Northern Ireland's new Infrastructure Minister has outlined her staunch opposition to water charges - but said discussions "will have to be had" over possible rates rises instead.
Infrastructure is set to form a key part of the Executive's spending programme, with several major road schemes running to tens of millions of pounds in the pipeline.
Nichola Mallon said she is determined to progress as many flagship projects as possible, but acknowledged that difficult decisions may have to be taken to deliver on the Executive's wide-ranging spending plans, which also include pledges on health, education and justice.
Last night the UK Government said £2bn would be made available to support the new Executive - well short of the £5bn which economist Esmond Birnie estimated would be needed.
In her first major newspaper interview since being appointed to the Executive, the SDLP politician discussed issues ranging from investment in waste water infrastructure to roads projects and Belfast's controversial bus lanes.
Sitting in her ministerial office at Clarence Court in Belfast city centre, Ms Mallon (40) gave an assurance that water charges will not be imposed on her watch.
"Whether as a minister or as an MLA, my job is to help struggling families, not to add to their burden," she told the Belfast Telegraph.
"It's the SDLP's policy that we're not in support of water charges.
"In fact, a number of political parties around the Executive table, including the First Minister and the Deputy First Minister, have also come out to say that they share our view on it; that there won't be the imposition of water charges."
Asked if that means we will instead see a hike in household rates, which currently incorporate the cost of water, she replied: "These are discussions that we have to have".
She added: "At this stage we haven't really had the chance to get round the Executive table and delve into deep issues."
Ms Mallon said their focus so far has been to "collectively address the pressure points in terms of pay parity for our low paid nurses and health care workers" while also "working together in our continued negotiations with the Treasury in terms of ensuring that the British Government honours its financial commitments".
Northern Ireland's creaking waste water infrastructure which is at, or very near, capacity across the region is one of the new minister's key priorities, with £2.5bn needed to fix the water and sewerage systems.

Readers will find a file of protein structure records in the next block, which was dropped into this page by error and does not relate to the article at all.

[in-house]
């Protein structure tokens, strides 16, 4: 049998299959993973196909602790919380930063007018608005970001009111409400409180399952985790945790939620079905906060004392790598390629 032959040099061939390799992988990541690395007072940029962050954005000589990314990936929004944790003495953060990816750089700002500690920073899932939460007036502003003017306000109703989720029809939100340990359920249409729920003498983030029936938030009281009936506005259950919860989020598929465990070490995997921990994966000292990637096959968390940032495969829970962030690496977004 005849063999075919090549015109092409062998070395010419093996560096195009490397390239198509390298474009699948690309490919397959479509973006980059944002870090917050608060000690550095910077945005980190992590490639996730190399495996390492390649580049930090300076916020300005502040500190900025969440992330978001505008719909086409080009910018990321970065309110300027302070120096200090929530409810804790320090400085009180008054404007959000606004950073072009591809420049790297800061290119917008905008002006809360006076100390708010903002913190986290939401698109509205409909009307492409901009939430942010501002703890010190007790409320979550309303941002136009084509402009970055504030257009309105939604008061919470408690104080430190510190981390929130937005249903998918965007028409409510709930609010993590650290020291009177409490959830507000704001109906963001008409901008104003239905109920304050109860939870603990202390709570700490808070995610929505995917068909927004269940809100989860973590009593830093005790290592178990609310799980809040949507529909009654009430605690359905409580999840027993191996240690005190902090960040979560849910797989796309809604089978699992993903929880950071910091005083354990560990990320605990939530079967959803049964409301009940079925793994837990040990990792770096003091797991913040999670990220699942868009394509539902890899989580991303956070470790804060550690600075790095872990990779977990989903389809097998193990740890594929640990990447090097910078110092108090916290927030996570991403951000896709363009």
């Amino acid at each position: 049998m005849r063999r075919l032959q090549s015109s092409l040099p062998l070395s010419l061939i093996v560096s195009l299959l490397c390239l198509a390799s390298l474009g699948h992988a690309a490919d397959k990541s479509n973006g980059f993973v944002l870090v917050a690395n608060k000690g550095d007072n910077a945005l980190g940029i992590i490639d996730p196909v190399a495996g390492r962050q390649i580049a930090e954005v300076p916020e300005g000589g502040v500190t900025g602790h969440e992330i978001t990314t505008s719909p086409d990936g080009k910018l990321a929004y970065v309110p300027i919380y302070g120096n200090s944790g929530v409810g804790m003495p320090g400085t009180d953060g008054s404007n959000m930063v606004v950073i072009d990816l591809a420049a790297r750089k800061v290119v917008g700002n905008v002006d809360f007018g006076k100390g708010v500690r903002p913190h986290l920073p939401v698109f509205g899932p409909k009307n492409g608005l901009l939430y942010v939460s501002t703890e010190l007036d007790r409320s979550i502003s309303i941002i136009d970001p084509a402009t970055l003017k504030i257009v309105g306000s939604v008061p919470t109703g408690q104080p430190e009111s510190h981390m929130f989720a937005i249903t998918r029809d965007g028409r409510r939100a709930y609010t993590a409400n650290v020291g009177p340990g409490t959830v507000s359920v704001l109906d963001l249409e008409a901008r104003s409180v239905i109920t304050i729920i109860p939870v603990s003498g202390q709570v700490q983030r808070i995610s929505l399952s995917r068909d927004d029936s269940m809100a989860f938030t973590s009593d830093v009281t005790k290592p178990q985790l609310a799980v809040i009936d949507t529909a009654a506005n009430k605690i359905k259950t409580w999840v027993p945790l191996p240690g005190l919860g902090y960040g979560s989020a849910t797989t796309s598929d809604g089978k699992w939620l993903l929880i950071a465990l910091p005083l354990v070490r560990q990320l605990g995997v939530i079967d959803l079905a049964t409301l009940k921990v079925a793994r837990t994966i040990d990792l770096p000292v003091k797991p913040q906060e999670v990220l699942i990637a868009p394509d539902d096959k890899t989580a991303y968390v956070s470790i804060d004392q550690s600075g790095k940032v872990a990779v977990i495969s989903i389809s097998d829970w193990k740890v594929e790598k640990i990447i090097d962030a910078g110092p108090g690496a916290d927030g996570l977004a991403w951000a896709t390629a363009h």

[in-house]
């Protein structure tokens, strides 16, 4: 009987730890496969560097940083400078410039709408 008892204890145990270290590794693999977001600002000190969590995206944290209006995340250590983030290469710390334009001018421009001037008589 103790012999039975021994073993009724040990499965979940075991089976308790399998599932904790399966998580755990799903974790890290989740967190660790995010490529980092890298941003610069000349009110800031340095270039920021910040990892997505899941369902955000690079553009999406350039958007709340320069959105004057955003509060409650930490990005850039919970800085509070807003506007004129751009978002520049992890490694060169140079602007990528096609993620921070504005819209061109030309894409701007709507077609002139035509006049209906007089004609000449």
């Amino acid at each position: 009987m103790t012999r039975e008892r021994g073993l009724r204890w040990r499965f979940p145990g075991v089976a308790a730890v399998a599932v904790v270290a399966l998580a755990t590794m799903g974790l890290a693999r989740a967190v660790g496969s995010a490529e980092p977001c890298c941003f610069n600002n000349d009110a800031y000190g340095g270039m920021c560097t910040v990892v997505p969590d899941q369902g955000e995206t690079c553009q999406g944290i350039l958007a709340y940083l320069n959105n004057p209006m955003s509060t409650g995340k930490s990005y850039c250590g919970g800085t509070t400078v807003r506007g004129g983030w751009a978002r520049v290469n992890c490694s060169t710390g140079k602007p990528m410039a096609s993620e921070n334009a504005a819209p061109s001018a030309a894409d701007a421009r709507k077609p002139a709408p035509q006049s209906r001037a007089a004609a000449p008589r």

But while "the need for urgent investment is an upfront commitment within the New Decade, New Approach agreement", Ms Mallon said there are, nevertheless, no cast-iron guarantees on funding.
"I'm very keen that it has to happen because if we don't invest in our waste water infrastructure then we cannot meet a number of the Programme for Government objectives," she said.
"It's the key to unlocking our potential and it's the key to unlocking investment and growth."
She added: "We're still in negotiations with the Treasury about the financial commitment from the British Government." Other projects in her bulging in-tray include the A5 and A6 roads, the York Street Interchange, Narrow Water Bridge, the high speed rail connection between Belfast and Dublin and the Ulster canal, with associated costs expected to hit £1.2bn.
Again, the determined politician indicated that she hopes the necessary funding will be forthcoming.
"Infrastructure projects are named front and centre in this agreement, which we have entered in good faith with all political parties, but also with the two governments and we will continue to work with them to ensure that the commitments are all honoured," she said.
In terms of the cost and time frame specifically associated with the York Street Interchange, Ms Mallon said she has "sought an early briefing" with her officials on that project, after which "I'll be in a position to advise".
She added: "During my two-year tenure I want to progress as many key issues as possible but I want to ensure that we have greener infrastructure as well, and that we have greater sustainable public transport to connect communities."
On Belfast's controversial bus lanes, Ms Mallon acknowledged that there "has been some frustration" with them and said she is "a big believer in the use of public transport".
Ms Mallon, who signalled her commitment to reducing her carbon footprint by arriving at Stormont in an electric car on the first day of work on Monday, said that part of her job entails "encouraging people to change behaviours".
"We need to look at encouraging more parents and children where possible to walk to school. We also need to look at things like the promotion of e-cars and more e-charging points across Northern Ireland and in rural areas, and how we can encourage people to switch to greener options."